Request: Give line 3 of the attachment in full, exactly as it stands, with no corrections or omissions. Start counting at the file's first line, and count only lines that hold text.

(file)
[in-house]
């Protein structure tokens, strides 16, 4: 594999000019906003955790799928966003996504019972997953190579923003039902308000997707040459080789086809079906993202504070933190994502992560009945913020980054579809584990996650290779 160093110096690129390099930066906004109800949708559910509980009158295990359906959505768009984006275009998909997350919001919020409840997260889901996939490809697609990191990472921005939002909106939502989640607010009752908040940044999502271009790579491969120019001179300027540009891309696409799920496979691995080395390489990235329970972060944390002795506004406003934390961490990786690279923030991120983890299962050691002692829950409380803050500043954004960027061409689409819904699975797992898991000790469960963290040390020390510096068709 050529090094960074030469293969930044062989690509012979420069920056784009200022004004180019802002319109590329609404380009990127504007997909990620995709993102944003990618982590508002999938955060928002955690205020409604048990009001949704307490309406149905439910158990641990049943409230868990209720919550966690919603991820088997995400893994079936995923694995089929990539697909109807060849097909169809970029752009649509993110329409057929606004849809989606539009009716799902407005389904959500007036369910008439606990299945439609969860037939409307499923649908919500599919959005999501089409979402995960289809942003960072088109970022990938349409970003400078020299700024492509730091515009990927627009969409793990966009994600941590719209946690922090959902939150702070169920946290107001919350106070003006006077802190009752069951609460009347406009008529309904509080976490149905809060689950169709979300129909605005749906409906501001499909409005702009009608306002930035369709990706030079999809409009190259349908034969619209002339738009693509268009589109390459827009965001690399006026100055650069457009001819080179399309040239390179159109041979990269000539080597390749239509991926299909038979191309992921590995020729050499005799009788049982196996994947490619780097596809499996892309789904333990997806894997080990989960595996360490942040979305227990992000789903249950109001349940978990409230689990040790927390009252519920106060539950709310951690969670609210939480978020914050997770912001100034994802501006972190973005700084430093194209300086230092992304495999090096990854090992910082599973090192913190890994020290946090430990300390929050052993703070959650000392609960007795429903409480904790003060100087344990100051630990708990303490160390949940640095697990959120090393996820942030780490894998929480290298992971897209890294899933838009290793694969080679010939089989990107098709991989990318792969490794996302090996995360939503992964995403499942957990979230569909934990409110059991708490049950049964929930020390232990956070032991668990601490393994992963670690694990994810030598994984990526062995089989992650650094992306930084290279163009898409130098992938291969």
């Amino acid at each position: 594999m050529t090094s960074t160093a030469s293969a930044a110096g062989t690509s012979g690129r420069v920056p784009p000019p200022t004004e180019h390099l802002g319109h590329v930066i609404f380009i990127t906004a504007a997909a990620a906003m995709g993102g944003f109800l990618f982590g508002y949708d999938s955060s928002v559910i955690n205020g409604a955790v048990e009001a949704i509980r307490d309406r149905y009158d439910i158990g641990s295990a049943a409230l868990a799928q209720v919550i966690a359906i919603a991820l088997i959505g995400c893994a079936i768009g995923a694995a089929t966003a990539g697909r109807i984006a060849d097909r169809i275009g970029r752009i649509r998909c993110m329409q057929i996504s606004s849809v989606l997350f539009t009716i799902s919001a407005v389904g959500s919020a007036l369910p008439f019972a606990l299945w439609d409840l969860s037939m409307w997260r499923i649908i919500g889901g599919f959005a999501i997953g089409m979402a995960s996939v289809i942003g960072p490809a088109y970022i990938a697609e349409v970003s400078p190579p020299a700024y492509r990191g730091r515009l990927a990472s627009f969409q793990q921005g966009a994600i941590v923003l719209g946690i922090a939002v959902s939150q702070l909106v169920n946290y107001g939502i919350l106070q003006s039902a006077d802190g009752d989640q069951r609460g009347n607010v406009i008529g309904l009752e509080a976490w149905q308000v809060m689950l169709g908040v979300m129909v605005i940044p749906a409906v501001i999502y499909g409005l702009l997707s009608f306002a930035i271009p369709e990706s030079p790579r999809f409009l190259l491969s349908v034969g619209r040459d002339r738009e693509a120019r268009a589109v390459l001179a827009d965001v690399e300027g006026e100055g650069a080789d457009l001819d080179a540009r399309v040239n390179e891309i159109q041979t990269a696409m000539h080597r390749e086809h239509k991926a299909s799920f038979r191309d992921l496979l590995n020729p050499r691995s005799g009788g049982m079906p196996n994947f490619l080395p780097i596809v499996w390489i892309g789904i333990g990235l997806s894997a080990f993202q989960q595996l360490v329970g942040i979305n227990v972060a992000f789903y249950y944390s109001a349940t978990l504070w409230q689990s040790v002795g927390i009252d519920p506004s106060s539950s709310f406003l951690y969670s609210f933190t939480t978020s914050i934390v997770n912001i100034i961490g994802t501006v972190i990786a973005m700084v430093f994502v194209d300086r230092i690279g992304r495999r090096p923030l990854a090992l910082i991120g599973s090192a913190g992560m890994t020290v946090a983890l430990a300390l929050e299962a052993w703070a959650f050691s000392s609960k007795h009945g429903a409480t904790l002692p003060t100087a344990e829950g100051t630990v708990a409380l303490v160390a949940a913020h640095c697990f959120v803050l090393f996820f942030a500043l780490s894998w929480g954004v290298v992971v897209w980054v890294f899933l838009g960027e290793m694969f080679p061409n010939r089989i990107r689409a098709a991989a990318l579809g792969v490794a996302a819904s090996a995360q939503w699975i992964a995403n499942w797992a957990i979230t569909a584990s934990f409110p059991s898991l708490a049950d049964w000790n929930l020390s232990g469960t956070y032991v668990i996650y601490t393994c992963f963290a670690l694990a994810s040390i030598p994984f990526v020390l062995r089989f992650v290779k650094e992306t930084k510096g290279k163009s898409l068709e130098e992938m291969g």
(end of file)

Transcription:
């Amino acid at each position: 594999m050529t090094s960074t160093a030469s293969a930044a110096g062989t690509s012979g690129r420069v920056p784009p000019p200022t004004e180019h390099l802002g319109h590329v930066i609404f380009i990127t906004a504007a997909a990620a906003m995709g993102g944003f109800l990618f982590g508002y949708d999938s955060s928002v559910i955690n205020g409604a955790v048990e009001a949704i509980r307490d309406r149905y009158d439910i158990g641990s295990a049943a409230l868990a799928q209720v919550i966690a359906i919603a991820l088997i959505g995400c893994a079936i768009g995923a694995a089929t966003a990539g697909r109807i984006a060849d097909r169809i275009g970029r752009i649509r998909c993110m329409q057929i996504s606004s849809v989606l997350f539009t009716i799902s919001a407005v389904g959500s919020a007036l369910p008439f019972a606990l299945w439609d409840l969860s037939m409307w997260r499923i649908i919500g889901g599919f959005a999501i997953g089409m979402a995960s996939v289809i942003g960072p490809a088109y970022i990938a697609e349409v970003s400078p190579p020299a700024y492509r990191g730091r515009l990927a990472s627009f969409q793990q921005g966009a994600i941590v923003l719209g946690i922090a939002v959902s939150q702070l909106v169920n946290y107001g939502i919350l106070q003006s039902a006077d802190g009752d989640q069951r609460g009347n607010v406009i008529g309904l009752e509080a976490w149905q308000v809060m689950l169709g908040v979300m129909v605005i940044p749906a409906v501001i999502y499909g409005l702009l997707s009608f306002a930035i271009p369709e990706s030079p790579r999809f409009l190259l491969s349908v034969g619209r040459d002339r738009e693509a120019r268009a589109v390459l001179a827009d965001v690399e300027g006026e100055g650069a080789d457009l001819d080179a540009r399309v040239n390179e891309i159109q041979t990269a696409m000539h080597r390749e086809h239509k991926a299909s799920f038979r191309d992921l496979l590995n020729p050499r691995s005799g009788g049982m079906p196996n994947f490619l080395p780097i596809v499996w390489i892309g789904i333990g990235l997806s894997a080990f993202q989960q595996l360490v329970g942040i979305n227990v972060a992000f789903y249950y944390s109001a349940t978990l504070w409230q689990s040790v002795g927390i009252d519920p506004s106060s539950s709310f406003l951690y969670s609210f933190t939480t978020s914050i934390v997770n912001i100034i961490g994802t501006v972190i990786a973005m700084v430093f994502v194209d300086r230092i690279g992304r495999r090096p923030l990854a090992l910082i991120g599973s090192a913190g992560m890994t020290v946090a983890l430990a300390l929050e299962a052993w703070a959650f050691s000392s609960k007795h009945g429903a409480t904790l002692p003060t100087a344990e829950g100051t630990v708990a409380l303490v160390a949940a913020h640095c697990f959120v803050l090393f996820f942030a500043l780490s894998w929480g954004v290298v992971v897209w980054v890294f899933l838009g960027e290793m694969f080679p061409n010939r089989i990107r689409a098709a991989a990318l579809g792969v490794a996302a819904s090996a995360q939503w699975i992964a995403n499942w797992a957990i979230t569909a584990s934990f409110p059991s898991l708490a049950d049964w000790n929930l020390s232990g469960t956070y032991v668990i996650y601490t393994c992963f963290a670690l694990a994810s040390i030598p994984f990526v020390l062995r089989f992650v290779k650094e992306t930084k510096g290279k163009s898409l068709e130098e992938m291969g």